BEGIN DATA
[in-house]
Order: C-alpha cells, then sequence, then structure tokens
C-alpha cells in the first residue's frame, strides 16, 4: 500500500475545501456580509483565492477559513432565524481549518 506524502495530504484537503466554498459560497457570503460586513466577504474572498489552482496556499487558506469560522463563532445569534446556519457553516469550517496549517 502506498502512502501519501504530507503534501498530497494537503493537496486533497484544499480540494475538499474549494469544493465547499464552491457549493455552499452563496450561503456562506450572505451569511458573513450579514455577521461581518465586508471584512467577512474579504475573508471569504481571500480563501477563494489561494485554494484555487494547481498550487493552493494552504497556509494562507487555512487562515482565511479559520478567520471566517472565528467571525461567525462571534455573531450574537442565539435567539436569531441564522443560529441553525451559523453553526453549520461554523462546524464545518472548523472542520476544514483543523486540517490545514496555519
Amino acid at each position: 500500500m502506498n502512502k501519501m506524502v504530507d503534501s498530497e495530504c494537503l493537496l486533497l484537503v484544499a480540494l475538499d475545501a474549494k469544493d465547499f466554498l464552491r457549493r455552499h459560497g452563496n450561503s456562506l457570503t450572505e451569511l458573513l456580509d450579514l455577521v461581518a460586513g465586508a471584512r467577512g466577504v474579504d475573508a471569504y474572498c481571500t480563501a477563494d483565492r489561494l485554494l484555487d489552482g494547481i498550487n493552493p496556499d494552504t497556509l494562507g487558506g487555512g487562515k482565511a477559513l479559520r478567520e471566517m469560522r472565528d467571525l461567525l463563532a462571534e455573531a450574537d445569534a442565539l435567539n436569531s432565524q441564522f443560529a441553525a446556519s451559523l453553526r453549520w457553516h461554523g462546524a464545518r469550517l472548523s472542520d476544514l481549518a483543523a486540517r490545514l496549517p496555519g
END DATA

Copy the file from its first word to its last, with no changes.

[in-house]
Order: C-alpha cells, then sequence, then structure tokens
C-alpha cells in the first residue's frame, strides 16, 4: 500500500475545501456580509483565492477559513432565524481549518 506524502495530504484537503466554498459560497457570503460586513466577504474572498489552482496556499487558506469560522463563532445569534446556519457553516469550517496549517 502506498502512502501519501504530507503534501498530497494537503493537496486533497484544499480540494475538499474549494469544493465547499464552491457549493455552499452563496450561503456562506450572505451569511458573513450579514455577521461581518465586508471584512467577512474579504475573508471569504481571500480563501477563494489561494485554494484555487494547481498550487493552493494552504497556509494562507487555512487562515482565511479559520478567520471566517472565528467571525461567525462571534455573531450574537442565539435567539436569531441564522443560529441553525451559523453553526453549520461554523462546524464545518472548523472542520476544514483543523486540517490545514496555519
Amino acid at each position: 500500500m502506498n502512502k501519501m506524502v504530507d503534501s498530497e495530504c494537503l493537496l486533497l484537503v484544499a480540494l475538499d475545501a474549494k469544493d465547499f466554498l464552491r457549493r455552499h459560497g452563496n450561503s456562506l457570503t450572505e451569511l458573513l456580509d450579514l455577521v461581518a460586513g465586508a471584512r467577512g466577504v474579504d475573508a471569504y474572498c481571500t480563501a477563494d483565492r489561494l485554494l484555487d489552482g494547481i498550487n493552493p496556499d494552504t497556509l494562507g487558506g487555512g487562515k482565511a477559513l479559520r478567520e471566517m469560522r472565528d467571525l461567525l463563532a462571534e455573531a450574537d445569534a442565539l435567539n436569531s432565524q441564522f443560529a441553525a446556519s451559523l453553526r453549520w457553516h461554523g462546524a464545518r469550517l472548523s472542520d476544514l481549518a483543523a486540517r490545514l496549517p496555519g